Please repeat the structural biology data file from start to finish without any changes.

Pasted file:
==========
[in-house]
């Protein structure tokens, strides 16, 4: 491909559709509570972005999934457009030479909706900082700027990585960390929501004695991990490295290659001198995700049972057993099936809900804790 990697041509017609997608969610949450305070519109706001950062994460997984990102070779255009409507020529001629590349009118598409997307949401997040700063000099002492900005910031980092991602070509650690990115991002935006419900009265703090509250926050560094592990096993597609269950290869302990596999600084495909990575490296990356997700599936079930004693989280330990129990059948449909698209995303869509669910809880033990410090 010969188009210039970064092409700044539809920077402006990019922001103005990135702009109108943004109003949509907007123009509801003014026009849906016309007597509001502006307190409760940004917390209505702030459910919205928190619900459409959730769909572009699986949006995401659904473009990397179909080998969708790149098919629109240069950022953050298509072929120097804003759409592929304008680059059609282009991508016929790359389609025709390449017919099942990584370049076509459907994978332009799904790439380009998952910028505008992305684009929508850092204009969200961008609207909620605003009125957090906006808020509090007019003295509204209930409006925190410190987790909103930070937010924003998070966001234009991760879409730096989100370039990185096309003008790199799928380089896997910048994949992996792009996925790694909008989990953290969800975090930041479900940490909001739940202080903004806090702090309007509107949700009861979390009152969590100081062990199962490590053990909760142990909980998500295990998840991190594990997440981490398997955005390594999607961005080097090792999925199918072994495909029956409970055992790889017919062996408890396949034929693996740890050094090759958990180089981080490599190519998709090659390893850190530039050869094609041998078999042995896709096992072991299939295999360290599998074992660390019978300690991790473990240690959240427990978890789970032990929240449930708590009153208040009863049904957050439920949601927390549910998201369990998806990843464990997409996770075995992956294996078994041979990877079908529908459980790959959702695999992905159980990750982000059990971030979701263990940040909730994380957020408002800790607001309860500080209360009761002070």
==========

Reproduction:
[in-house]
């Protein structure tokens, strides 16, 4: 491909559709509570972005999934457009030479909706900082700027990585960390929501004695991990490295290659001198995700049972057993099936809900804790 990697041509017609997608969610949450305070519109706001950062994460997984990102070779255009409507020529001629590349009118598409997307949401997040700063000099002492900005910031980092991602070509650690990115991002935006419900009265703090509250926050560094592990096993597609269950290869302990596999600084495909990575490296990356997700599936079930004693989280330990129990059948449909698209995303869509669910809880033990410090 010969188009210039970064092409700044539809920077402006990019922001103005990135702009109108943004109003949509907007123009509801003014026009849906016309007597509001502006307190409760940004917390209505702030459910919205928190619900459409959730769909572009699986949006995401659904473009990397179909080998969708790149098919629109240069950022953050298509072929120097804003759409592929304008680059059609282009991508016929790359389609025709390449017919099942990584370049076509459907994978332009799904790439380009998952910028505008992305684009929508850092204009969200961008609207909620605003009125957090906006808020509090007019003295509204209930409006925190410190987790909103930070937010924003998070966001234009991760879409730096989100370039990185096309003008790199799928380089896997910048994949992996792009996925790694909008989990953290969800975090930041479900940490909001739940202080903004806090702090309007509107949700009861979390009152969590100081062990199962490590053990909760142990909980998500295990998840991190594990997440981490398997955005390594999607961005080097090792999925199918072994495909029956409970055992790889017919062996408890396949034929693996740890050094090759958990180089981080490599190519998709090659390893850190530039050869094609041998078999042995896709096992072991299939295999360290599998074992660390019978300690991790473990240690959240427990978890789970032990929240449930708590009153208040009863049904957050439920949601927390549910998201369990998806990843464990997409996770075995992956294996078994041979990877079908529908459980790959959702695999992905159980990750982000059990971030979701263990940040909730994380957020408002800790607001309860500080209360009761002070």